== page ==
Question: I have purchased a 14-year-old bombproof mare but she comes from an area without trains. I live in a rural area but I cannot go very far without crossing train tracks. What is the best way to introduce a horse to a train? On this road there is about 5 other horse owners, but none take their horses near the trains. Though some own driving horses, these people go on wagon train rides and are careful to avoid the trains. The trains are an infrequent, but daily occurrence. I intend to let Black become accustomed to the train rather than avoid the train altogether. I live in coal country and there are at least 3 spots where I can expose her to trains without interfering with traffic. However, I would like to drive her to the post office, etc. and there is 1 train crossing with bells and poles that come down.
The State of MD is spraying trees to eradicate some bug. I am in the center of a forest. The helicopter flew over my property and directly over Blackie and made about 4 passes within 50′ of Blackie. The spray was quite visible and the helicopter was only about 50′ above the ground. When I got outside she was looking up at the helicopter and watched as my goats either slammed into fences or jumped them to get to me. The geese and turkeys were also quite frightened. By the third pass of the helicopter, Blackie seemed more interested in the hay in front of her than helicopter. My goats would not leave my side the rest of the day but Blackie did not seem to need me at all.
I did not see the helicopter & Blackie at the moment of the first pass, but when I went out to check she was about 30′ away from her hay. I went out as soon as I heard the helicopter and missed seeing Blackie’s reaction by about 10 seconds. I assume she “spooked” and ran 30′ but when I got to the outside she was looking up at it the helicopter not running. She went back to her breakfast. Looked up for subsequent passes but did not stop munching. Can I assume a similar reaction to the train?
Monty’s Answer: Thank you for the time that you took to explain Blackie’s fears. As is the case with so many interested horse people out there, you have answered your own question. There is a test for you. You might ask “Where did I answer my own question?” You did so with the following words “But she comes from an area without trains”. You are telling me that if she came from an area where there were trains that she would be just fine with trains and you are absolutely right.
Don’t worry. We’re going to get through this because I do realize that this simply does not give you enough information. Remember that I often say to my audiences and write in my books. Every horse on the face of the earth is frightened of pigs, unless they are raised on a pig farm. If so, they are perfectly fine with pigs. Most pig farm raised horses love pigs and considers them good friends. There is a lesson to be learned from this phenomenon.
Horses are frightened of anything that they are not familiar with. Their DNA has set them up this way and they simply would not have lived as a species for 50 million years if they failed to think that way. As a child I traveled, with horses, to many horse shows on a train. My horses hadn’t been raised around trains so I had to work out how best to let them know that the train wasn’t going to kill them. I remember exactly how we did it.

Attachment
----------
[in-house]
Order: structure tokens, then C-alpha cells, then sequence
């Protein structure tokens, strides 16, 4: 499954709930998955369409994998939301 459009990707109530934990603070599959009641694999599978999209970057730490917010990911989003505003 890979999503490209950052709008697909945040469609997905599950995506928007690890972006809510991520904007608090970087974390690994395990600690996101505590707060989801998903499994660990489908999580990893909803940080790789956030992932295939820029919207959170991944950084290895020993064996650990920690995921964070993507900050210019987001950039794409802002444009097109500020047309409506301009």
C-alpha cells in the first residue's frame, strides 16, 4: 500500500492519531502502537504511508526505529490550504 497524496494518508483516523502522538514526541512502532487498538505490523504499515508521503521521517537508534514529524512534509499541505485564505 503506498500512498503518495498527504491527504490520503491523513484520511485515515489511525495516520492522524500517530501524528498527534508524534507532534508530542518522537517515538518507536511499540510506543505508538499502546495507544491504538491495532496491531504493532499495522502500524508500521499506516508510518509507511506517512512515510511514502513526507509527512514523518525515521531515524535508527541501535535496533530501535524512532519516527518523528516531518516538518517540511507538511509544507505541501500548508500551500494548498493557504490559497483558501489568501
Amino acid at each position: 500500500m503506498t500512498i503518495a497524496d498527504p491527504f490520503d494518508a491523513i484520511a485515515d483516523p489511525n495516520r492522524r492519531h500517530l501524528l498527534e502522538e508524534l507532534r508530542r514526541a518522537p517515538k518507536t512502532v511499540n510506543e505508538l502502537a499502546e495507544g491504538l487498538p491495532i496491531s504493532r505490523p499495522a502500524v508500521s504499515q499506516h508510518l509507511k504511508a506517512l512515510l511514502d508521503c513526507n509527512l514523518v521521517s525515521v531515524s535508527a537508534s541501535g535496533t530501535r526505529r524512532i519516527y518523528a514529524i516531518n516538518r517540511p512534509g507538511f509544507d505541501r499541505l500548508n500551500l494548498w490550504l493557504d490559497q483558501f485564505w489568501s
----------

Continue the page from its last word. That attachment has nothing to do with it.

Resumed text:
Salinas, California has a train track and a depot. It is an agricultural area and there is a lot of freight train loading of vegetables destined for all parts of the United States. Just west of Salinas along the tracks there are some cattle and horse farms. The tracks are laid down in multiples and they are called switching tracks. This means that there are switch engines that move along 2 or 3 cars at a time and park them on the side to be loaded.
After the loading is complete the cars are switched on to the main track hooked to the larger freight train and off they go. We found a dairy farm near the tracks, right in the area of switching. There was high activity on those tracks. We made a deal with the dairy farmer to allow for some horses to be put in the field next to the tracks. After 2-3 days and nights the horses would graze right along the fence and never even look up when the train went by.
Remember that when this was going on we still had steam engines (choo choos). They were awesome, noisy and huge. The trains of today sound like a Rolls Royce compared to the trains of my childhood. Remember also that switch tracks have signals going almost constantly. The signals of my day were called WigWags which was a very large stop sign-like hunk of metal which wagged back and forth on a long metal arm like a giant pendulum on an antique clock.
If you are innovative I think you can come up with someone who has property along the tracks who can assist you. It is well to remember that there are many items at home that can aid you in your efforts. One can start with something as small as an electric toothbrush and work your way all the way up to a leaf blower. Quads can help a lot. They are like a four wheeled motor cycle and very noisy. There are kids in your community that would love to help.
For $5 they will have races up and down in front of your horses stable for a half hour or so. Remember that it is essential to train to these frightening sights and sounds in different locations and at different times of the day. In order to get the job done properly one must do it while on the ground and while in the saddle. Remember to take care and be extremely incremental. Start with the easiest challenge and work your way upward being very cautious not to over match your horse.